As I stood in front of the 3-way mirror, a fitting room attendant came up and asked if I needed help at all. I told her, in a very confused and perplexed voice, that I wasn't sure these fit me, but that I'd bought a size 4 here only a few weeks ago. She took a look at the size and said, "Oh honey, no. You need a size 2." And she checked the other styles I had in my fitting room, then ran off and collected a size 2 in everything. I trudged back to my dressing room, in a state of utter bewilderment, reciting her words over and over in my head. "You need a size 2." What?! But I was a size 4 less than a month ago! I'm not a size 2. I'm not, I'm not, I'm NOT!

The girl came back with those size 2s. And I tried them on, almost out of obedience, because I certainly was no longer excited to be shopping for more size 4s. It honestly took me a couple of minutes to walk out to the 3-way mirror in those size 2s. Okay Nina, deep breath. Here we go... I looked at every angle, I did the butt check. It all fit so well - no, it fit too well. Repeat with all of the other styles. I couldn't believe it. And so, with a feeling somewhere in between surprise and defeat, I bought 2 pair and left the store.

What did all of this feel like? I talked about the fear, the panic, the exhilaration. But in the aftermath, what was life like for me?

A struggle to redefine my physical self-identity.

I had to retrain myself with a whole new set of identity labels. And it made me so mad - I didn't ask to, I didn't choose to. But I was left with a fraction of my physical self and only time to try and process it all - the weight loss, the image now facing me in the mirror.

Now, you may say it's not exactly healthy to live under a set of identity labels. And you're probably right. But, personal self-image is all about self-labels. How do you view yourself? How do you think you look from another's perspective? How do you want people to see you? If you sat down and thought about it, you've got your own set of labels that you apply to yourself in your mind's eye. And looking in the mirror affirms those labels. But that all falls apart when the mirror shows you something different that what you expect to see.

The other thing I kept feeling was guilt. I know what you're thinking: What? Guilt? About what??? But really, there was a lot of guilt. I felt guilty talking about this with a lot of people because they'd look at me like I was crazy. That "stop complaining, look at how thin you are now, I wish I was that thin" look. Or that "how can you complain about being thin, I'd kill to lose that much weight" look. I've always been a very vocal person when trying to muddle through an experience before I've fully processed it. But it felt like I couldn't talk about it with hardly anyone. I felt guilty that I wasn't happy about losing all of this weight. [Crazy? Perhaps, but the mind is a complicated entity...]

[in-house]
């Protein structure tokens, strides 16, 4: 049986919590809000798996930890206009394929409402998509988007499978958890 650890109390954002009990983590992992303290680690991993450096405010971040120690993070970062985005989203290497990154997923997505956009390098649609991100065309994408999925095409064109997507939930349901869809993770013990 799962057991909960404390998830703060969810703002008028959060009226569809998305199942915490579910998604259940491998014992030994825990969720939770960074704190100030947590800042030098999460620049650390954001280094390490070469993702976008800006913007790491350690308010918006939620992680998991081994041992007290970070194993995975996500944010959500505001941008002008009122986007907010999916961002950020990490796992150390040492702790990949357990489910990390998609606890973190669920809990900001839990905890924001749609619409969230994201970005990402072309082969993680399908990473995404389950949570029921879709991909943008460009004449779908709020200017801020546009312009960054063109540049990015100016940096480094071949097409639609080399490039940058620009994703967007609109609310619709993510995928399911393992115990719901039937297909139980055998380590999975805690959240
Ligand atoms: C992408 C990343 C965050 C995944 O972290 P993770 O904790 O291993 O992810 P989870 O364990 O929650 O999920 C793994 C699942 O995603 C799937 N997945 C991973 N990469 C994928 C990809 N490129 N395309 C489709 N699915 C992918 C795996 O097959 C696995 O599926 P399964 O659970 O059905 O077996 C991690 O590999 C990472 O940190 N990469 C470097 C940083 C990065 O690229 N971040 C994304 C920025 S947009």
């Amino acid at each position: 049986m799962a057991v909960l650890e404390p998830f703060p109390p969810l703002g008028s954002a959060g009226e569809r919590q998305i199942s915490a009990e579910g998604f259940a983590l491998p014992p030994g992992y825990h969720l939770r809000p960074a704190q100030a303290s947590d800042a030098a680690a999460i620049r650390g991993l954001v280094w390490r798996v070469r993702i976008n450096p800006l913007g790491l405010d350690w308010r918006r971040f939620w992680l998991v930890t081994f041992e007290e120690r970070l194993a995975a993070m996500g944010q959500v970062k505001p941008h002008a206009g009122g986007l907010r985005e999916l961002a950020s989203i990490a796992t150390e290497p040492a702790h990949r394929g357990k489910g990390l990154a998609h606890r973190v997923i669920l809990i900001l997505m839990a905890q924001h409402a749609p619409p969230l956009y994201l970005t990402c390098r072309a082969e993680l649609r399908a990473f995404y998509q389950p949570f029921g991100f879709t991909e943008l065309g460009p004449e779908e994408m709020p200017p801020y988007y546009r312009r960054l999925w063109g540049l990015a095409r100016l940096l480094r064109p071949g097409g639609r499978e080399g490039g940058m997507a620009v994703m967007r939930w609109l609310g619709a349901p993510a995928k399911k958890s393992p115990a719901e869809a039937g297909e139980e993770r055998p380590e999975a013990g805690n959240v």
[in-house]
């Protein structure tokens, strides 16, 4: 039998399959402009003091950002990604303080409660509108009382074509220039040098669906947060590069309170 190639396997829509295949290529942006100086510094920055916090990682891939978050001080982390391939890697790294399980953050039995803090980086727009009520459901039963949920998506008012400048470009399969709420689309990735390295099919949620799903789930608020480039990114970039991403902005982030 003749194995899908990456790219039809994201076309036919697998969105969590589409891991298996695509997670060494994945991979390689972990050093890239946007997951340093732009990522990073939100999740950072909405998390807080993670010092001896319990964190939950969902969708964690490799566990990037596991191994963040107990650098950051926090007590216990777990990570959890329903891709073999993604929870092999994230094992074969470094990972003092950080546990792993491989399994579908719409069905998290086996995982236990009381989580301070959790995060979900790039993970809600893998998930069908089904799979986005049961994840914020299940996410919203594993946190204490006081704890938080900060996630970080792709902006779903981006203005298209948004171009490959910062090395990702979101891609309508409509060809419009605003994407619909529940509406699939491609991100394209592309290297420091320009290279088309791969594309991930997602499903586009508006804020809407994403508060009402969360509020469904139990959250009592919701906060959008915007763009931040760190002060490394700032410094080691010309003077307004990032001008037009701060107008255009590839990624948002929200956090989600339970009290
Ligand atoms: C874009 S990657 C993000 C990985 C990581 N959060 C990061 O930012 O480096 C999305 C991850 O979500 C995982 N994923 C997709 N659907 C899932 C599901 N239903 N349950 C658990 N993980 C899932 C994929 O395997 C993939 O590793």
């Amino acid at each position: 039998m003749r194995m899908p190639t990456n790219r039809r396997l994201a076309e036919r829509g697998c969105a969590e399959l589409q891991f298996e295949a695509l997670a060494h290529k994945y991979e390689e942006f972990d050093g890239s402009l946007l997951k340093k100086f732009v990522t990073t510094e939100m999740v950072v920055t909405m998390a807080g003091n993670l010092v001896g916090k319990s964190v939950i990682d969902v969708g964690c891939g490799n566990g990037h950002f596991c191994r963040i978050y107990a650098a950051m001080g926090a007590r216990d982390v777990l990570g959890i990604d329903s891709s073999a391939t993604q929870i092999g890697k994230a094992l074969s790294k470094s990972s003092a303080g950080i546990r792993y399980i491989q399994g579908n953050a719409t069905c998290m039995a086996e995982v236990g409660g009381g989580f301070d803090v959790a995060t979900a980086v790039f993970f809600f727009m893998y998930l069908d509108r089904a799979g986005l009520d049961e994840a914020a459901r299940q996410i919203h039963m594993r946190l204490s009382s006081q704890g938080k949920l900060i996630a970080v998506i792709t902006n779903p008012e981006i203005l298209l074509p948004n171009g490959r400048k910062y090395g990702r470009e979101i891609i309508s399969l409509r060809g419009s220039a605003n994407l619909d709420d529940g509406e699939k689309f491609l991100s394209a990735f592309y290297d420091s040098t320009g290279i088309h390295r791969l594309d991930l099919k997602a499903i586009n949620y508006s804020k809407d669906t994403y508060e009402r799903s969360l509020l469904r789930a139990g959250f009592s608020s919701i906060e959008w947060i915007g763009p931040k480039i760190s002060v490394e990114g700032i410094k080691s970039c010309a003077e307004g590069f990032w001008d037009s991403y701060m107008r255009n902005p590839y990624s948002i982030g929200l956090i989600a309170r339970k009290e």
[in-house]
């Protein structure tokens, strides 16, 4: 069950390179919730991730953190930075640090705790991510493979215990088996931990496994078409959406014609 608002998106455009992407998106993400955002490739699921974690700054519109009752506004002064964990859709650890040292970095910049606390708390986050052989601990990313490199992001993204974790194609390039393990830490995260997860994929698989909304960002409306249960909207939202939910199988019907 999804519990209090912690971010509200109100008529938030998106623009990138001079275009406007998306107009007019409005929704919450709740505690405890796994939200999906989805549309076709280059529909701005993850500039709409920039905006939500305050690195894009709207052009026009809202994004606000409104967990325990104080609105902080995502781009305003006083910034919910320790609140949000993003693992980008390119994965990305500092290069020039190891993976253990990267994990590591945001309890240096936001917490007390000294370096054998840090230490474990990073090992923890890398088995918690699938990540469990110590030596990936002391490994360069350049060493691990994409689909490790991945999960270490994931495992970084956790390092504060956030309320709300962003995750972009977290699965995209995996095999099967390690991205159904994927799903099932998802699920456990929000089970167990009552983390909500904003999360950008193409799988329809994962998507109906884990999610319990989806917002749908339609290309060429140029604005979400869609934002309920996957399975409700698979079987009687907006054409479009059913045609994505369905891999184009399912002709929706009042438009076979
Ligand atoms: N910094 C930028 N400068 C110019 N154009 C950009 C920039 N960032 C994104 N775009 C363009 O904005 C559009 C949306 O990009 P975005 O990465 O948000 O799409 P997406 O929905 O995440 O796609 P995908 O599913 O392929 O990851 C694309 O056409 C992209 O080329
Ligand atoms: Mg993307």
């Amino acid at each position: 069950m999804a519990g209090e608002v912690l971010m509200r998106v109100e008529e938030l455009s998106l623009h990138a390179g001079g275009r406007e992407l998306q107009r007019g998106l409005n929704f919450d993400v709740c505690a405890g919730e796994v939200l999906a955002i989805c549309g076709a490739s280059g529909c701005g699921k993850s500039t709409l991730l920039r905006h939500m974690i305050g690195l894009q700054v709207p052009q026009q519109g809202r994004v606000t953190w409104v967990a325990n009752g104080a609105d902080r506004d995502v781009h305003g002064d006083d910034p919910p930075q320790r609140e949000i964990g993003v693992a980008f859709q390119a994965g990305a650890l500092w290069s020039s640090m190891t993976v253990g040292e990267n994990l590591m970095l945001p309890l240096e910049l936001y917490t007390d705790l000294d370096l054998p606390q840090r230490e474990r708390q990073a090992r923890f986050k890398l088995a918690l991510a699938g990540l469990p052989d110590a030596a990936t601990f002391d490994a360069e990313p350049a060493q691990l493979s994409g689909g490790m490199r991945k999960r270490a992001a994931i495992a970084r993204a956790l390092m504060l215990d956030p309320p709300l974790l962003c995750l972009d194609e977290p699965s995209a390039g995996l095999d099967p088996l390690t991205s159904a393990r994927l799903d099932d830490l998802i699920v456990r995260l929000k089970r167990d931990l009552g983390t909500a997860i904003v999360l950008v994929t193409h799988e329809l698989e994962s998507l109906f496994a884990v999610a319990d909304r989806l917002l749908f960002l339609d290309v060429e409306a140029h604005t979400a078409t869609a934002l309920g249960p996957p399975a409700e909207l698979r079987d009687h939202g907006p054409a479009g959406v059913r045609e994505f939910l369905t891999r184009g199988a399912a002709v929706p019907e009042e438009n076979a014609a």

I feel like it's common knowledge that gaining weight is a mental stressor, because you see more of yourself in the mirror and you feel helpless to stop it. Guess what? The same thing applies to the opposite end. Losing weight without meaning to took the control out of my hands. I felt completely helpless to stop it. I looked in the mirror and mentally pleaded with it to pop up a "just kidding" sign and show me the "real me" - i.e. the one I expected to see. Not a good way to start each day - a make-believe fight with my mirror every morning, trying to make it give me a bigger image of myself to satisfy what my brain told me I should see.

It took me a good month to really start to appreciate what I saw in that mirror. To step through the process of figuring out what this new image meant to me in my own head and in my interaction with the world around me.

Today, for what it's worth, I'm happy to report that I'm still at a stable weight, and that I smile at myself in the mirror again each morning. I finally realized that the best way to deal with all of these changes was to accept them and see where that takes me. Start smiling at myself in the mirror - and eventually I'll believe it's a good thing. It's amazing how little tricks like that can affect the way I think and feel.

This experience has taught me a lot about myself, a lot of which I'm still not able to voice in words. But I can say that the thing I'm most proud of throughout this experience: I learned that I'm not a quitter. I realized that the one choice I always did have was to quit the diet and make the weight loss all stop. Unhealthy as that choice may be, it was mine to make if I wanted to. But that's just it. I found out that deep down inside, this is what I wanted. It was my body's way of screaming at me what I didn't realize on my own: I want to have a healthier lifestyle. This new physical identity is part of that, the diet is another part. Sometimes I'm amazed at how smart my body is compared with the rather idiotic brain that tells me what I think about that body.


Muffins - finally I can eat a baked goodie!

One of the hardest things for me when adopting this diet was to give up baked goods. Cookies, muffins, brownies, pastries - they all got thrown out of the proverbial window. Suddenly, walking past a bakery was torture, and I couldn't bake anything at home either. That second part was even harder, since I've always loved baking - it's something my grandmother and I bonded over when I was young, and still do together whenever we see each other.